Practical Electronics/Finding component information/Resistors
Resistor colour codeEdit
Resistors are lablelled to allow you to see what their nominal value is. A "standard" through-hole mounted resistor has coloured bands painted onto it. These bands denote the value. Depending on the tolerance of the resistor, these my be 4, 5, or 6 bands on a resistor.
|Multiplier||Tolerance||Temp. Coefficient (ppm/K)|
There are some menonics to remember the sequence of color code in the above table. A few of them are as follows:
- Bad Boys Race Our Young Girls, But Violet Generally Wins.
- Better Be Ready, Or Your Great Big Venture Goes West.
- B. B. ROY of Great Britain has a Very Good Wife.
Surface mount resistors are too small for coloured bands to be easily read, but they have a flat surface instead, so the value is usually marked un the top surface of the device. This code is much the same as the colour code above, but explicitly written.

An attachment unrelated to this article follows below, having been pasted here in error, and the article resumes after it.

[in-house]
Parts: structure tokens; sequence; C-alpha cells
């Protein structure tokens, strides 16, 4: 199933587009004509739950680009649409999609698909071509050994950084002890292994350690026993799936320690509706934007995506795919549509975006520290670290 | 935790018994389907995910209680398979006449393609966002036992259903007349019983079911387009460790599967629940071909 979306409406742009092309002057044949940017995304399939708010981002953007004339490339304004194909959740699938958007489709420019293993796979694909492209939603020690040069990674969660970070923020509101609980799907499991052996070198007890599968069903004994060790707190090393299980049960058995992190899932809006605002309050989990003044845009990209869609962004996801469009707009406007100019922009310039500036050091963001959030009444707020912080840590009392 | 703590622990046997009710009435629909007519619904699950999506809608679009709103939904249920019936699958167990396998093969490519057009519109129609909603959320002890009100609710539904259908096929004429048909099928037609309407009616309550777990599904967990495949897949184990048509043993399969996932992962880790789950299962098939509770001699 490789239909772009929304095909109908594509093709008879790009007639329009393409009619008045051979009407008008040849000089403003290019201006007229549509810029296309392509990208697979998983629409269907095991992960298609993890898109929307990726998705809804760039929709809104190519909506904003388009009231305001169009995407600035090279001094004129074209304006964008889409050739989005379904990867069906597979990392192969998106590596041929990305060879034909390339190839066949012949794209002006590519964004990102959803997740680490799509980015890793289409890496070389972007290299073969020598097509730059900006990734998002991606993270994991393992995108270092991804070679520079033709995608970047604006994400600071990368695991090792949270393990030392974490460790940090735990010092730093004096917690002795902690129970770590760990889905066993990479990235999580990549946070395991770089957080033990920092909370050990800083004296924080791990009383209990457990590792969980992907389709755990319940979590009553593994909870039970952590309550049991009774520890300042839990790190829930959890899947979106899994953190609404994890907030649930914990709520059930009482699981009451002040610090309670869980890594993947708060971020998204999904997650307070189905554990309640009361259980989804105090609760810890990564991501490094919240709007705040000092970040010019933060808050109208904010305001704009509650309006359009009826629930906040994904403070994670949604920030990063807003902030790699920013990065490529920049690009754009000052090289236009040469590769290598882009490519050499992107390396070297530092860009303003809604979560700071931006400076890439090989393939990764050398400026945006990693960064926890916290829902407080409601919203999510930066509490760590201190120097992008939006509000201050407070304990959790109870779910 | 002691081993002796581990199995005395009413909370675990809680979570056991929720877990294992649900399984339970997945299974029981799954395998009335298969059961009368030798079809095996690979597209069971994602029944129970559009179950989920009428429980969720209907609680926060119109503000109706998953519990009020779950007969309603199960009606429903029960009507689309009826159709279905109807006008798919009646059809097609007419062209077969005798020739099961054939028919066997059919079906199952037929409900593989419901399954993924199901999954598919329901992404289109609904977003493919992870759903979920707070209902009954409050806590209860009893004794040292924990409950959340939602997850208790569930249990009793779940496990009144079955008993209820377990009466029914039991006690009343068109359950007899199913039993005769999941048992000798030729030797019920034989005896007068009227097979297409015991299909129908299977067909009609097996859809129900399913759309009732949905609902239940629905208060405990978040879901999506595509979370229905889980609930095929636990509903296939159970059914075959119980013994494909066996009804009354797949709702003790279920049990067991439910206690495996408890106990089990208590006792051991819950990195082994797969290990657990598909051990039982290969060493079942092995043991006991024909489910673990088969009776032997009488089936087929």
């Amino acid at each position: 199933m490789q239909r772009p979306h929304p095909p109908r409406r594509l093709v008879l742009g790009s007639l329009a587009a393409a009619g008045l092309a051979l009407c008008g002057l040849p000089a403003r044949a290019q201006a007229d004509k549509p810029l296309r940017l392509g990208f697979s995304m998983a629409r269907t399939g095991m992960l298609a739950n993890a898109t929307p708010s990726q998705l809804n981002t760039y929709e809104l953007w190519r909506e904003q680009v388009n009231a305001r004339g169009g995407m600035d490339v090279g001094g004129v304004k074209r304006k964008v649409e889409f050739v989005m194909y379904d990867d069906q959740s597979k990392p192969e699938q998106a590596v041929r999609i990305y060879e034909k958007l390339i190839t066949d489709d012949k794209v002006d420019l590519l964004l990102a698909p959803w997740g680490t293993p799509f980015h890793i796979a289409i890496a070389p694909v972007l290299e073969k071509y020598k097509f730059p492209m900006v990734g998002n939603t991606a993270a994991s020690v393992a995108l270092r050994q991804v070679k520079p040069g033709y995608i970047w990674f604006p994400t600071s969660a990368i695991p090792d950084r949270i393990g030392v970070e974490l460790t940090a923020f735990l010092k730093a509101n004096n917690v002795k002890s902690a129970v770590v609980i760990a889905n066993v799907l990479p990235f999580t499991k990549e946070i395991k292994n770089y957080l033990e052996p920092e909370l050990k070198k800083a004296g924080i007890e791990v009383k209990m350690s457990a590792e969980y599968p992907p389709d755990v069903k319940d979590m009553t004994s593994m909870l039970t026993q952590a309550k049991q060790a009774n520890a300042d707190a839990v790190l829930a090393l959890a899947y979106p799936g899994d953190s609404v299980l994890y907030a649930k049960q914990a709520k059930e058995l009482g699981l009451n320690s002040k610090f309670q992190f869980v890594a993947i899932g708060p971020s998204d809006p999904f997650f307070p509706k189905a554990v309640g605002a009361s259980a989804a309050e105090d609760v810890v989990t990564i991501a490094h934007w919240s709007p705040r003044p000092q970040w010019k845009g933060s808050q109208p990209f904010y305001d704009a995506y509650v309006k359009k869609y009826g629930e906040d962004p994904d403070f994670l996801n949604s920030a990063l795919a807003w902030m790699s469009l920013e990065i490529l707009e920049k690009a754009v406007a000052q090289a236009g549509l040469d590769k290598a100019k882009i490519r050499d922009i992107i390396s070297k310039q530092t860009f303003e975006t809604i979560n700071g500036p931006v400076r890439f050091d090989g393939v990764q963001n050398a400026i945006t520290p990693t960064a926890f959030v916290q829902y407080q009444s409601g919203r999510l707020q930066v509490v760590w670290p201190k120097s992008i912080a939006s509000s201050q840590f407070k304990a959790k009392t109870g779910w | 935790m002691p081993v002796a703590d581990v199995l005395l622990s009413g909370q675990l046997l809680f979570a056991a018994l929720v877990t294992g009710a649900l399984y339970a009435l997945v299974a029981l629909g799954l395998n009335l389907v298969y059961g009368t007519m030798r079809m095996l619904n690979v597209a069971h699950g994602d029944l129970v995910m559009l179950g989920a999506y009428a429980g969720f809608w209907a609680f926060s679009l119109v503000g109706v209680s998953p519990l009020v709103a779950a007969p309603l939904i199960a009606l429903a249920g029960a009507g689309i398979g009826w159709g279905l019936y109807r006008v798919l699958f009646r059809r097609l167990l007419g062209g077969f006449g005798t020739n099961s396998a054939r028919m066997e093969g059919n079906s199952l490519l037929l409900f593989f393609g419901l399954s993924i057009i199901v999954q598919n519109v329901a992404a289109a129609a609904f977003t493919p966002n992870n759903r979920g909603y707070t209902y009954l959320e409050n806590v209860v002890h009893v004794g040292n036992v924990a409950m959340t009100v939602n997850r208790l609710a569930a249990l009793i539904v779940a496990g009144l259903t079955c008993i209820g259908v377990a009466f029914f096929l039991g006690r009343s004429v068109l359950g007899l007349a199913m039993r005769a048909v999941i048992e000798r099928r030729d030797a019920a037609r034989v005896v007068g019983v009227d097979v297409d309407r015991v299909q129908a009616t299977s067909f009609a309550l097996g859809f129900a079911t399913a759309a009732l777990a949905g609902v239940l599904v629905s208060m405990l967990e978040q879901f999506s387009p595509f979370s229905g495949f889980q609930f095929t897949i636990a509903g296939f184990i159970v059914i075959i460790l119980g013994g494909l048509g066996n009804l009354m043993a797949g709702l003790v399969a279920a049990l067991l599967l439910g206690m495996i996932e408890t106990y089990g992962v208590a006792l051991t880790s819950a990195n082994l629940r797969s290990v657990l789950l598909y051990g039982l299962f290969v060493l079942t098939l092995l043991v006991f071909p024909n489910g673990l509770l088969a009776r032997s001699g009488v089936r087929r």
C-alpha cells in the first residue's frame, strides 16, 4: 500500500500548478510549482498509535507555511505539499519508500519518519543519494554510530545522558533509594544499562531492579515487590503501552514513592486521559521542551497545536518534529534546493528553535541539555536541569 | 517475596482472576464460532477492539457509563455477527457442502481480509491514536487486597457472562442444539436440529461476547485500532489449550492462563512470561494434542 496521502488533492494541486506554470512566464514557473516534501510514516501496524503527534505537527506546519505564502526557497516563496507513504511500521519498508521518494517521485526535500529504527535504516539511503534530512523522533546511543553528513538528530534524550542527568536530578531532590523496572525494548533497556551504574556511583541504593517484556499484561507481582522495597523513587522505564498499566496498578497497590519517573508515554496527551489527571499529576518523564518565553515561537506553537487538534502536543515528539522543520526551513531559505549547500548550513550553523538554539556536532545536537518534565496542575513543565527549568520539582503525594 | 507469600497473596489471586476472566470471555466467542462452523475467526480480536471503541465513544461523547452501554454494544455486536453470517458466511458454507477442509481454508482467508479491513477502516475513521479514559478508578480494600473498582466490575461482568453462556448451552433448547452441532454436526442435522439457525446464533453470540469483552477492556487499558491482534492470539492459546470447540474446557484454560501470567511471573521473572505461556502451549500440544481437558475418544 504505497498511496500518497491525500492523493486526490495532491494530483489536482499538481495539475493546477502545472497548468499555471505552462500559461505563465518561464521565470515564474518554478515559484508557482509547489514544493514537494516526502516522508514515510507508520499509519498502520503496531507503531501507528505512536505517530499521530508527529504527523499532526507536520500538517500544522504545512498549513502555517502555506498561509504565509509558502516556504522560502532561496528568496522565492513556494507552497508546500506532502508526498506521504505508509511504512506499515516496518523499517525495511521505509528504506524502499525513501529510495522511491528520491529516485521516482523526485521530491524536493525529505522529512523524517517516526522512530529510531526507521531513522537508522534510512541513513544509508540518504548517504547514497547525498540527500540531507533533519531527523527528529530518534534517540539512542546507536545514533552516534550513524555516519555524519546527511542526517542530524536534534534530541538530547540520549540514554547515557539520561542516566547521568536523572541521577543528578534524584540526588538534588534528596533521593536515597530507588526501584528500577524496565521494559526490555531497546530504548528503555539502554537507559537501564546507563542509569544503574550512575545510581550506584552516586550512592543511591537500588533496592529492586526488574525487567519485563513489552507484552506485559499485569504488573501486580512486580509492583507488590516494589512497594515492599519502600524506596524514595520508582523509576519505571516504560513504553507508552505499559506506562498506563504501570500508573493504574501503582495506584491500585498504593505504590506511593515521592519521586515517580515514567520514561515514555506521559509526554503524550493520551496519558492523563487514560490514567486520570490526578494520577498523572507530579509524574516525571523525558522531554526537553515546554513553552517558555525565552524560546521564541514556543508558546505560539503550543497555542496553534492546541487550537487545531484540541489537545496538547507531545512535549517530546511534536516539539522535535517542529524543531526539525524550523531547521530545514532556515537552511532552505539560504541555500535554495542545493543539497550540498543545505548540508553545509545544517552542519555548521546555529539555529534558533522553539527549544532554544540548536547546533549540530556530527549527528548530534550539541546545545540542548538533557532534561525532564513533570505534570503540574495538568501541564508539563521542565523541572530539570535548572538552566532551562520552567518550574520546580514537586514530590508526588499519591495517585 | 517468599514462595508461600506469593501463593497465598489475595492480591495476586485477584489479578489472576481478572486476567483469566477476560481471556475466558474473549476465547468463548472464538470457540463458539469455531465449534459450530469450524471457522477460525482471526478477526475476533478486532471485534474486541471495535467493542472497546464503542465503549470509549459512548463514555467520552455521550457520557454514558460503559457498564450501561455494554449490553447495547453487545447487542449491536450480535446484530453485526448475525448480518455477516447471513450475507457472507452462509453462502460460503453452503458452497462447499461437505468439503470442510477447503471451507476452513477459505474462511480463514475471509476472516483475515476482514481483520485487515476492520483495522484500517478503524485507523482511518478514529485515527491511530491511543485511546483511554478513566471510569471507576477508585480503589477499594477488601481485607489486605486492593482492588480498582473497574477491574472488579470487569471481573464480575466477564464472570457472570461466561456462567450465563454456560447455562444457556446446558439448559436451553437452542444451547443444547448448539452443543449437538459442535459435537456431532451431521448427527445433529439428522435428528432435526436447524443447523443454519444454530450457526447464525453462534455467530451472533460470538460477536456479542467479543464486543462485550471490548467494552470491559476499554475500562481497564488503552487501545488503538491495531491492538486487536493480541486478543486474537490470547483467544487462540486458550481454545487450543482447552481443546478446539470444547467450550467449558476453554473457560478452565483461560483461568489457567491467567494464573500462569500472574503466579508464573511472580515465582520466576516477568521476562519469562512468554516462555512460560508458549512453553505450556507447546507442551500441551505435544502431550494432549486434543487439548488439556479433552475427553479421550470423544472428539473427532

So, the code is written as two or three (depending on the tolerance of the device) numbers, followed by a multiplier digit, giving a three- or four-digit designation.
- A 1kΩ resistor can be marked 102 or 1001.
- A 470kΩ resistor can be marked 474 or 4703.
When the resistance is less than 100Ω, you must be careful, as the number may be mistakenly read as explicit. (We will deal with only 3-digit codes now):
- A 100Ω resistor can be marked 101 (i.e. 1, 0, followed by one zero)
- A 47Ω resistor is then marked 470 (i.e. 4, 7, followed by no zeros), or, to reduce chance of error, just 47 (there is no multiplier)
When the resistance is less than 10Ω, a capital "R" is used as a decimal point:
- An 8.2Ω resistor is marked 8R2
- A 0.1Ω resistor is marked 0R1
"Jumper resistors" have no resistance and are used to bypass tracks on a PCB. These are usually labelled 000 or just 0 .